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Pete Steggle’s CO2 sensor
In 2002 Pete Steggle had his first ideas about building a sensor in his scrubber. Since it is a subject of many misunderstandings I asked Pete several questions about the system. The principle seems to be almost the same as in the Evolution, although Pete and APD did not work together. Since the system in the Evolution is not explained in detail there can be big differences!
updated 27 may 2010
Pete; Regarding the CO2 sensing system you developed I would like to ask you some questions:

Is it correct that when a new pack of Sofnolime® is breathed through the temperature rises up to approx 17 degree C throughout the whole scrubber?
Well on the bench I get up to a 30C rise over ambient. I've had 50C in the stack!! I've had 25C delta C while diving!

After that in layers the temperature drops starting on the bottom side of the scrubber and this temperature drop moves as a front towards the end of the scrubber?
Correct. The "Hot front" first moves up through the stack, and then the "Cold front" moves up from the bottom as the lime is consumed.

In your scrubber there are 8 sensors so you can see the temperature front moving through the scrubber?

Can you confirm this moving front principle?

Do you also compensate the exterior temperature and increasing gas flow?
Not gas flow, the system ONLY looks at delta C. Delta C being change in temperature, or temperature gain of the gasses that travel through the scrubber.

Does it works right?
Works a treat. First conceived the idea over the winter of 2002 / 2003 and had it built for March 2003.

Is it reliable and how did you test it?
Designed in my head and on the bench, software written by me, all hardware made by me. The software produced the most swearing, as the processors arrived with no instructions, the programming software with cryptic instructions, and the display came with cryptic and incorrect instructions! Only thanks to the guys at Lascar Electronics did I manage to pinpoint the errors in Epson "data" sheets. Nice display, shit instructions.Testing? Sat at home with the scrubber on my back watching the TV, and then 60m deep in the English Channel on Trimix. It works a treat, takes a few minutes to warm up, then the bars on the graph start to rise. The whole scrubber is hot at 60m, with delta C of over 25C. On the ascent, the scrubber temperatures even out as CO2 production and gas flows drop. I didn't think it would do that, but it did. I think that this was showing that the scrubber was hot all the way through, and that there was still no "cold front" after 1 hour in the water.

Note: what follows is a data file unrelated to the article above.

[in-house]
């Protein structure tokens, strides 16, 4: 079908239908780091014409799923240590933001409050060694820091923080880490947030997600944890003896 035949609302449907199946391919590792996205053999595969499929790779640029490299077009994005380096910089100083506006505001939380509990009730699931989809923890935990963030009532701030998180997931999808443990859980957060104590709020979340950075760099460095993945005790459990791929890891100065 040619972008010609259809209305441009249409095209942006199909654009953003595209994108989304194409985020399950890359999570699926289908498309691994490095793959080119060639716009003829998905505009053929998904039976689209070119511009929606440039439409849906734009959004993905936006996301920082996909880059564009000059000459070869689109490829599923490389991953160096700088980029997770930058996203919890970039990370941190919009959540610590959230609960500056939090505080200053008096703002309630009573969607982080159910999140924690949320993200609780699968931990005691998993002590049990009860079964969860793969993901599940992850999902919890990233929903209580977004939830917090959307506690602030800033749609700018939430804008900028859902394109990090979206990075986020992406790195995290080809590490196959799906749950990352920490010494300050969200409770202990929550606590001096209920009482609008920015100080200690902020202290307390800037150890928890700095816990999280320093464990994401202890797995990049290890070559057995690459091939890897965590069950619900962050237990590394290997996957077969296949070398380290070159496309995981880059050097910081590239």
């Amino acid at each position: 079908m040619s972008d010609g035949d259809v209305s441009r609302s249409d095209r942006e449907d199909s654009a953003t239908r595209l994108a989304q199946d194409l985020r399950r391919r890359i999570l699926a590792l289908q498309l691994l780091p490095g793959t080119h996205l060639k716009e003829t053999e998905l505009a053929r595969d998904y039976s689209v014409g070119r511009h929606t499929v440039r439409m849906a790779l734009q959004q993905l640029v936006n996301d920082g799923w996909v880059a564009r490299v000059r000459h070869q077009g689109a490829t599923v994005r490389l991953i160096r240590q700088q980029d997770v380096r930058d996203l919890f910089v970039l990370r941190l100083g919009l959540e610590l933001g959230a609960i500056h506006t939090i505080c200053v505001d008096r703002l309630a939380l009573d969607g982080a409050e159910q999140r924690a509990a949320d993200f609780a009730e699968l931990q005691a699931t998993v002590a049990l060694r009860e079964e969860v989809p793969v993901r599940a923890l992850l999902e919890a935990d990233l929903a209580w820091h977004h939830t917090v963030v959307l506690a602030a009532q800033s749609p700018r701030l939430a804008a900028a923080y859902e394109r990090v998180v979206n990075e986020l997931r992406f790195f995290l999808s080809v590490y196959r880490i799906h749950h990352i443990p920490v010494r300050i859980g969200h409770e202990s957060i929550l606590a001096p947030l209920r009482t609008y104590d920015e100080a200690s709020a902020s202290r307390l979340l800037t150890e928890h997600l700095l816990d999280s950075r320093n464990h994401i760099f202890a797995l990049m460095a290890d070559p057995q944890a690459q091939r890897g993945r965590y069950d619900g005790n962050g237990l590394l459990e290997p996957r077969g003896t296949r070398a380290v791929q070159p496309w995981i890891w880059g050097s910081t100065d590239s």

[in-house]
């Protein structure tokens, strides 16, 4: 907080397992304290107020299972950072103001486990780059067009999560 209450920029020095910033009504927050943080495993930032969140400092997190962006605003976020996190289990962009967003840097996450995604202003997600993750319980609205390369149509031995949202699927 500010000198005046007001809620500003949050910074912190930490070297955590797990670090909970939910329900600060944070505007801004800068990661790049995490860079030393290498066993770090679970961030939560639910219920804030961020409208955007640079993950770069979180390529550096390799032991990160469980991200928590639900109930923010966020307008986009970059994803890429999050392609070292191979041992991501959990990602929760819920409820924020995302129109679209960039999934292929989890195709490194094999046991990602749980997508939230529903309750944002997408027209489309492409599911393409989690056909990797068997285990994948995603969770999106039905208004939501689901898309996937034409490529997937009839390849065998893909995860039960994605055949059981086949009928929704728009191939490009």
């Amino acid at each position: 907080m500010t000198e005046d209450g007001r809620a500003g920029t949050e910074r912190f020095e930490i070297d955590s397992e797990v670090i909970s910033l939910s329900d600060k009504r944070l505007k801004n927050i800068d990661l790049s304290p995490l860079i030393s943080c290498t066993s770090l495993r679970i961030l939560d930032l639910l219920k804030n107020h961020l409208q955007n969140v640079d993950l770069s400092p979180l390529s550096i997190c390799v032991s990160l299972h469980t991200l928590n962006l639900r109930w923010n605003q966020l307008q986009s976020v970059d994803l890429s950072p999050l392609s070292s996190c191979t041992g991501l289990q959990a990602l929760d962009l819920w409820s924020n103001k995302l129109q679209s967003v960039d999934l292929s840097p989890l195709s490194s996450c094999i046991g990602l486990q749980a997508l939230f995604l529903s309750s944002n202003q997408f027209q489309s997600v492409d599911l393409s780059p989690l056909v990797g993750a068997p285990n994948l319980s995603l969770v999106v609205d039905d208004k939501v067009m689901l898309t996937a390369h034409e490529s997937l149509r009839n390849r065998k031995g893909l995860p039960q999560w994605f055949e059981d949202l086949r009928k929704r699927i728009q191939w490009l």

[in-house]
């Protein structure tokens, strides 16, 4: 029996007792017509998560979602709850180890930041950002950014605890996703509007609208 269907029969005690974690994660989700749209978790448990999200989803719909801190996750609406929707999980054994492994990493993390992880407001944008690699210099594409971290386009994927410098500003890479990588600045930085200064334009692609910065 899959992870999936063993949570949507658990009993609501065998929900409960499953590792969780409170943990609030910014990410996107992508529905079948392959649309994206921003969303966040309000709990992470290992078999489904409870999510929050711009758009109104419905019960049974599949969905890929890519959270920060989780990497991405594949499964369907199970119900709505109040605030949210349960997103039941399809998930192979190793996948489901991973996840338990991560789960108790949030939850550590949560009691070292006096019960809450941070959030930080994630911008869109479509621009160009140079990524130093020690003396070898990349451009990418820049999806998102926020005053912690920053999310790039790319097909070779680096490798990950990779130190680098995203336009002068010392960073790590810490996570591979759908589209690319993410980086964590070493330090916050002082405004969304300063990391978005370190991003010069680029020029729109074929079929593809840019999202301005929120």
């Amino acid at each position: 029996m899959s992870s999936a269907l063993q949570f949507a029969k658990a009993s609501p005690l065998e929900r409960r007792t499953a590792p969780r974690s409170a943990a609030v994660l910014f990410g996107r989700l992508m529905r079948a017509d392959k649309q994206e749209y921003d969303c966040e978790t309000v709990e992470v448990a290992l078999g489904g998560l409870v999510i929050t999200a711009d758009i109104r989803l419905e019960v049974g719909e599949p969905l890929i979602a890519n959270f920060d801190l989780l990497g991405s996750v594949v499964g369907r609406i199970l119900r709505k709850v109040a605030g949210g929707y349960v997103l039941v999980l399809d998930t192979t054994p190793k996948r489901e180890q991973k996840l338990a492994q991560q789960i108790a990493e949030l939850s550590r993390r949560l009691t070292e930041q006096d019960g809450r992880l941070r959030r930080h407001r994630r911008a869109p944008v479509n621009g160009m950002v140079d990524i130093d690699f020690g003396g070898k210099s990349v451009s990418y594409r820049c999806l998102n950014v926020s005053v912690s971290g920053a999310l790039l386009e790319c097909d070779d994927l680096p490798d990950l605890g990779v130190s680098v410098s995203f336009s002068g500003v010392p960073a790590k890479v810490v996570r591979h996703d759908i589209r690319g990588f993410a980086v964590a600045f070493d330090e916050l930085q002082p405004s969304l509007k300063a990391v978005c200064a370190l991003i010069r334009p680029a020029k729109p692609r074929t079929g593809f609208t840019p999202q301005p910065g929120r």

Because of this, I'm now going to modify the system (software changes) to show lowest absolute temperature as a pair of numbers at one end of the display. I have already modified the software so that "bubbles" move along the display to indicate gas flow direction, but that may come out. I think the numbers would be more important. Maybe I'll have both. Trying to give absolute temperatures on the system was a real headache, because units need to be able to work in icy lakes to tropical seas. Add that range of temperatures to the delta C of 25 / 30C and you have a VERY wide operating range. And it doesn't matter what the temperature is, it is the CHANGE that matters as you are monitoring an exothermic reaction.   I have yet to push the scrubber to the limits with this fitted, but it will be going to Vakarufahli with me next Friday!! 6 days to go, and I'm not excited. No, not exited at all. I also lie a lot!! I'll be pushing the scrubber harder out there than I do here, quite simply because an Island in the middle of the Indian Ocean has a finite supply of Sofnolime®, and I'm there for 4 weeks!!

What do you think of the temperature CO2 sensing system in the evolution?Does it work in a similar way?
I knew they were doing something very similar, but I have not seen it yet. I think they may even be using the same sensors as me, but who knows?

Scorpionfish by Peter Steggle
Nudibranch by Peter Steggle
Pete, thank you very much for sharing this information with us. I am sure many questions will be asked.

Pete can be contacted here
published 2002
Webshop Guestbook mail: jw.bech@quicknet.nl